DOEE’s Asbestos Abatement Program ensures that asbestos removal contractors protect their own health and safety, and the health and safety of building occupants and the general public. The program is tasked with:
- Issuing asbestos abatement permits to licensed contractors and collecting permit fees.
- Inspecting and monitoring asbestos abatement projects and reviewing asbestos abatement reports.
- Investigating asbestos complaints.
- Prosecuting violators who fail to comply with asbestos laws and regulations.
Division issues permits to licensed abatement contractors doing work in the District. Contractors have the option to submit asbestos notifications online via the DOEE Asbestos permitting System. Read More>>
Asbestos is a material that can be found in buildings and can be harmful to human health. The District’s Asbestos Abatement Program ensures that asbestos removal contractors protect their own health and safety, and the health and safety of building occupants and the general public.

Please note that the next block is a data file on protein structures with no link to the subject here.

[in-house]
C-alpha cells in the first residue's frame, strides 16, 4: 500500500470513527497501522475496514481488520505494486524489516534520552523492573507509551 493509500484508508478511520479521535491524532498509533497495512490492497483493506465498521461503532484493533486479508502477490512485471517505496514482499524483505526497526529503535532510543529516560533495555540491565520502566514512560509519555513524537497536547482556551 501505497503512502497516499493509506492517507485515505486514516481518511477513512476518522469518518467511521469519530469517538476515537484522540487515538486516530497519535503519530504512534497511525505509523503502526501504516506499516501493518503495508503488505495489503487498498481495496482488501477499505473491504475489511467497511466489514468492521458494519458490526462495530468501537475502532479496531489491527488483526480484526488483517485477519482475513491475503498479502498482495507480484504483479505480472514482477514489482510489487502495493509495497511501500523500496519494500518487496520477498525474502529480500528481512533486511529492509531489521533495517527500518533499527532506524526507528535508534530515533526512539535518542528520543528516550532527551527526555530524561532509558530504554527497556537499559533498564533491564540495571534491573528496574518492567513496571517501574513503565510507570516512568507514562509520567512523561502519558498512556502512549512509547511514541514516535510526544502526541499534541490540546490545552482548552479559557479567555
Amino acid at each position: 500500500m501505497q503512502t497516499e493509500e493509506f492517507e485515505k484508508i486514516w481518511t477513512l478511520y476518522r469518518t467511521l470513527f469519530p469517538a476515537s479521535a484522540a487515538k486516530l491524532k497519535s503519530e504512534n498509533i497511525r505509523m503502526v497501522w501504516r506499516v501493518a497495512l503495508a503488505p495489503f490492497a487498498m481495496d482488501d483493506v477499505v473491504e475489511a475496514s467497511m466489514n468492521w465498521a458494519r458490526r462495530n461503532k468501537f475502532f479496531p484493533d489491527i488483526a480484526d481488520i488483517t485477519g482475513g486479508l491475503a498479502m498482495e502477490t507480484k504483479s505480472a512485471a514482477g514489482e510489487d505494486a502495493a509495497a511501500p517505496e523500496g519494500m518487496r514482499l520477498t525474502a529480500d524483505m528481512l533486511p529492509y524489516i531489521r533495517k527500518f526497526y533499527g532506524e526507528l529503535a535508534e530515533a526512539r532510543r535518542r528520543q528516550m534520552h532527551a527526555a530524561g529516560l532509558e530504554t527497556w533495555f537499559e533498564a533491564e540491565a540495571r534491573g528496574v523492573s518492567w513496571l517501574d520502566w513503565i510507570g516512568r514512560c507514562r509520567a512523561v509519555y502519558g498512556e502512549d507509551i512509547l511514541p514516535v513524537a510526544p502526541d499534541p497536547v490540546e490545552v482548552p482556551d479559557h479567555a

Answers to Common Questions:
What is asbestos?
Asbestos is a group of naturally occurring silicate minerals that separate into thin but strong fibers. Asbestos is a non-combustible, excellent insulator with a very high tensile strength. It is durable, flexible and resistant to wear. Six asbestos minerals were commonly used commercially - chrysotile, amosite, crocidolite, anthophylite, tremolite and actinolite.
How does asbestos harm people?
Undamaged, asbestos may cause no threat. It is when asbestos-containing material is disturbed that tiny asbestos fibers are released. These fibers enter the body through inhalation or ingestion. What are the health effects of asbestos? Asbestos exposure is attributed to the development of lung cancer, asbestosis, mesothelioma and gastrointestinal cancer.
What do I do if I suspect that there is asbestos in my home or place of business?
Do NOT disturb it. If the material is relatively intact, it may pose no serious threat.
For more Asbestos Program inquiries contact [email protected].